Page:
The story behind a high school booster club shutdown

The principal of Birdville High School in North Texas ordered the shutdown of the drill team’s booster club this year after school officials and booster club parents clashed over money and personalities.

The club was forced to notify the Internal Revenue Service of its termination, losing its valuable tax-free status.

As readers of the Fort Worth Star-Telegram Dave Lieber Watchdog column learned first, parents who had been on the board tell me they were concerned about poor record-keeping procedures for money transfers and cash deposits involving the club’s nonprofit charity account and the school account for the Birdville High Golden Motion Drill Team.

Birdville school district officials say they had a different concern: high costs for the planned team banquet. Some parents didn’t want to cut back, officials said.

District spokesman Mark Thomas said the booster club was trying to run the team instead of leaving it to the team’s director, Allison Stevens. On this, Texas University Interscholastic League rules for booster clubs are clear: A school is responsible for club activities; all decisions are ultimately up to school officials.

Principal Jason Wells said he ordered the club’s dissolution in March because volunteer club leaders were no longer acting “in the best interests of the kids.”

He added, “Everyone was just kind of getting mean-spirited.”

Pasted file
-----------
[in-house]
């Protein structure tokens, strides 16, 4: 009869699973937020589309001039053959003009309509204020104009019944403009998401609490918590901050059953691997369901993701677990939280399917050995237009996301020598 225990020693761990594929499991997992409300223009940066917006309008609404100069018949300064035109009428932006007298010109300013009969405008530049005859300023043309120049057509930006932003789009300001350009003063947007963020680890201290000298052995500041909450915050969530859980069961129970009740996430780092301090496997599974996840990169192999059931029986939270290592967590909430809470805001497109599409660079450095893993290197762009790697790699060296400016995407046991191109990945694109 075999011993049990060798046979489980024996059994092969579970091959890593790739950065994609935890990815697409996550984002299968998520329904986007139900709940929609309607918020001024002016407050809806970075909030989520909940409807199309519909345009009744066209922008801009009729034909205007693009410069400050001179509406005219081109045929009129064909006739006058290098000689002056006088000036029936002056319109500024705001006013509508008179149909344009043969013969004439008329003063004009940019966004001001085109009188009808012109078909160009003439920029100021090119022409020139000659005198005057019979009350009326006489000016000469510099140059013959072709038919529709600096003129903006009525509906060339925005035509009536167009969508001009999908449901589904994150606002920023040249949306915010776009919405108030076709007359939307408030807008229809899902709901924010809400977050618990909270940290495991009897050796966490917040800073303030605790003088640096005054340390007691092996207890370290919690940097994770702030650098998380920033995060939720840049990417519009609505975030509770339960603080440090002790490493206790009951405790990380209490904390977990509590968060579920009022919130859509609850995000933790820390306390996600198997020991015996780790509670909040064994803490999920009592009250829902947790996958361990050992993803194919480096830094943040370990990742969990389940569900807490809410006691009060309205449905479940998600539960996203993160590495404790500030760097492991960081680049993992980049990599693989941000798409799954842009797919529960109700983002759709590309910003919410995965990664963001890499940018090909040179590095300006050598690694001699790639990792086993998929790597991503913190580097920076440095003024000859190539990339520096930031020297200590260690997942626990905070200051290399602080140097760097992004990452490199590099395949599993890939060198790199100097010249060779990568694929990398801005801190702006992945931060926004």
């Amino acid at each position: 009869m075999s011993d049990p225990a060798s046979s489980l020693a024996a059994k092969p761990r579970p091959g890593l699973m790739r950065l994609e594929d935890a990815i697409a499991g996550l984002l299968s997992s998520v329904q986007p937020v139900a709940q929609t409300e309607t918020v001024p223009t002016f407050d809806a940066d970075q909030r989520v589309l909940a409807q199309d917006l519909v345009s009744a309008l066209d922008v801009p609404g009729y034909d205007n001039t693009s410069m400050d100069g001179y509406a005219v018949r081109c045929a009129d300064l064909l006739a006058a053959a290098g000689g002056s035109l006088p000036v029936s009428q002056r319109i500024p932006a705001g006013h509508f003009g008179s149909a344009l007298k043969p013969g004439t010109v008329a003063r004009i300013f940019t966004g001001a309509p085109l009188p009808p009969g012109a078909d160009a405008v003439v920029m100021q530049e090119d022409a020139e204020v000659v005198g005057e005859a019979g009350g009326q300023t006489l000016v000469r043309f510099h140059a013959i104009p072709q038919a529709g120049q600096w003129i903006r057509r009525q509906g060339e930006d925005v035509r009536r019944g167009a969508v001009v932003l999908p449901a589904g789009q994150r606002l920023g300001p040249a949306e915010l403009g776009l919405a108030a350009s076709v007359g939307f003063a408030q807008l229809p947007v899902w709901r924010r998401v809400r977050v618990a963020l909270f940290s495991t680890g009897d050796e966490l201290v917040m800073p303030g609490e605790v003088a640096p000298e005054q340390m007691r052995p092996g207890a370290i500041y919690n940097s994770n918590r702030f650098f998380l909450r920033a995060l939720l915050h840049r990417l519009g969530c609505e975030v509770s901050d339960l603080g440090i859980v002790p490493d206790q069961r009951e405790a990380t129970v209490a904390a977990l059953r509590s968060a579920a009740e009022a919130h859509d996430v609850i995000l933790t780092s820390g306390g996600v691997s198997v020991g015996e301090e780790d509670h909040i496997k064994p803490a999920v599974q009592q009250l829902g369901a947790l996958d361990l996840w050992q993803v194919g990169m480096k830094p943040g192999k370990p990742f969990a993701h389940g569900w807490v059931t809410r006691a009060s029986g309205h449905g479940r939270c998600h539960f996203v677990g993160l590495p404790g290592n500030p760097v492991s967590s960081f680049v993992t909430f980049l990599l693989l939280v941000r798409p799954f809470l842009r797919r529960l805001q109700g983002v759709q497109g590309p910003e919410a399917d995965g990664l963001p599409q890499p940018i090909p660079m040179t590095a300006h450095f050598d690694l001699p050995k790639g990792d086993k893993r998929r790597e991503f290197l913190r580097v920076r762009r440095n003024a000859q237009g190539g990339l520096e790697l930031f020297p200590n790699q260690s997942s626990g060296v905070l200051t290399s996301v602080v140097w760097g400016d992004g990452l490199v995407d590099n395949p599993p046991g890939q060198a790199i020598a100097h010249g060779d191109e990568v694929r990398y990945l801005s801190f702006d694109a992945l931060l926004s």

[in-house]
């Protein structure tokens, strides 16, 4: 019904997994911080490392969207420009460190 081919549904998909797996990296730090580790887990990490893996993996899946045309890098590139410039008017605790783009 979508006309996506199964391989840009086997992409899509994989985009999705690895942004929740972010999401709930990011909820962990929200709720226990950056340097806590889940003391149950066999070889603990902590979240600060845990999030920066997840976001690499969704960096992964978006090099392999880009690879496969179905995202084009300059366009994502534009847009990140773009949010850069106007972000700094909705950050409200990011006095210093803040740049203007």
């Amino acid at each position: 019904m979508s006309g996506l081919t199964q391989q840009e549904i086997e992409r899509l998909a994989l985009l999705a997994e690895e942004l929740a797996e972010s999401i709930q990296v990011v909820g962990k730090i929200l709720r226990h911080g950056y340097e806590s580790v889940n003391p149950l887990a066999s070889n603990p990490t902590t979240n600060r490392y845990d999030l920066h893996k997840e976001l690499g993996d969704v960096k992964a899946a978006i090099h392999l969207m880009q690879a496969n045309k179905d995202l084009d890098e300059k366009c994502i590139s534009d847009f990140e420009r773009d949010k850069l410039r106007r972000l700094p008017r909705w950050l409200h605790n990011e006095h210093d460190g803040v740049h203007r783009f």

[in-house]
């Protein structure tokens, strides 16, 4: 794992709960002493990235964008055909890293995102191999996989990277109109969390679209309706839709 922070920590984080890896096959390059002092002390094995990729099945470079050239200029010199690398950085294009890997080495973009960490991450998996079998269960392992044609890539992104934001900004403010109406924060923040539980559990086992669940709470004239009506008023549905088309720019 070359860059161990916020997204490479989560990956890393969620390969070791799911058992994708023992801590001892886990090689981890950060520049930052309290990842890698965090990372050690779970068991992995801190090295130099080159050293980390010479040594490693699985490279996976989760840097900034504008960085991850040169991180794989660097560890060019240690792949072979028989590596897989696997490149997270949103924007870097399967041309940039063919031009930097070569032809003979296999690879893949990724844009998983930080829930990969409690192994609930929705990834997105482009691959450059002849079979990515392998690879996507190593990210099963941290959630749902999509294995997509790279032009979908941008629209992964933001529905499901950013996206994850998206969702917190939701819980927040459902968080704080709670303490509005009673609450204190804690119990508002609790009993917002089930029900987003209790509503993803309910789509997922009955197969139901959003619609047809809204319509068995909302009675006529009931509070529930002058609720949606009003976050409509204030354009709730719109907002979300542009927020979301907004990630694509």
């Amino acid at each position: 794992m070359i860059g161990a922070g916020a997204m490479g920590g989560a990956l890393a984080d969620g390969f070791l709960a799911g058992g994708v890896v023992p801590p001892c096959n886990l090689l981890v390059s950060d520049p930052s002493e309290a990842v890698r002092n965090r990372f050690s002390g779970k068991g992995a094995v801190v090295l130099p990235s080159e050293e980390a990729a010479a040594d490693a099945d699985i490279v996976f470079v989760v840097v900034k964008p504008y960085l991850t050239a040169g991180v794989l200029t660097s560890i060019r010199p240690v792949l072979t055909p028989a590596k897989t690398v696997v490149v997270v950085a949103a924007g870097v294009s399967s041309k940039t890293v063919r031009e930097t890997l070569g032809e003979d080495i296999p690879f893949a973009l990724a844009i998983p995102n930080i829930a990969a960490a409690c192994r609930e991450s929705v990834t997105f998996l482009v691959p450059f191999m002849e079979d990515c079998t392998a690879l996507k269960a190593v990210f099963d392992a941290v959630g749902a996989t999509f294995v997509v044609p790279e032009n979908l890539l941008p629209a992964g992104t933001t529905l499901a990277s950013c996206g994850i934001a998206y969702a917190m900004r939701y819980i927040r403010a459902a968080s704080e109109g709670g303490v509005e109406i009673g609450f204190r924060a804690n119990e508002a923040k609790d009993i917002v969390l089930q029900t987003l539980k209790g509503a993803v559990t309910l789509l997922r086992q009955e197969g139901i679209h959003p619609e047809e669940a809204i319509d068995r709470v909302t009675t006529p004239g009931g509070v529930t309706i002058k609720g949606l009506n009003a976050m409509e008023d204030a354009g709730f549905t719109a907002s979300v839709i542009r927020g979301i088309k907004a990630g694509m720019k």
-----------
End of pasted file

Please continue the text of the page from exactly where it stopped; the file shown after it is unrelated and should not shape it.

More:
How? Daughters on the team were coming to school and sniping at one another based on what they heard at home, the principal said. After the school PTSA president conducted her own investigation, a drill team member posted the results on Facebook. The principal asked that the document be removed.

High costs caused much of the friction. In an e-mail to club President Ruby Hudnall, the drill team director complained that the spring banquet would cost $368 per child, not including a $45-per-parent charge. Other clubs spent $66 to $100 for their banquets, she wrote.

“I understand that we spend more per child than any organization on campus or any drill team in the area,” Stevens wrote. “I believe we can cut costs and in turn cut stress.”

Stevens preferred to spend any available money on uniform and competition costs, officials say. (The district did not make Stevens available for an interview.)

Parents said the banquet was the highlight of the year for the students. “This is like their prom,” one told me.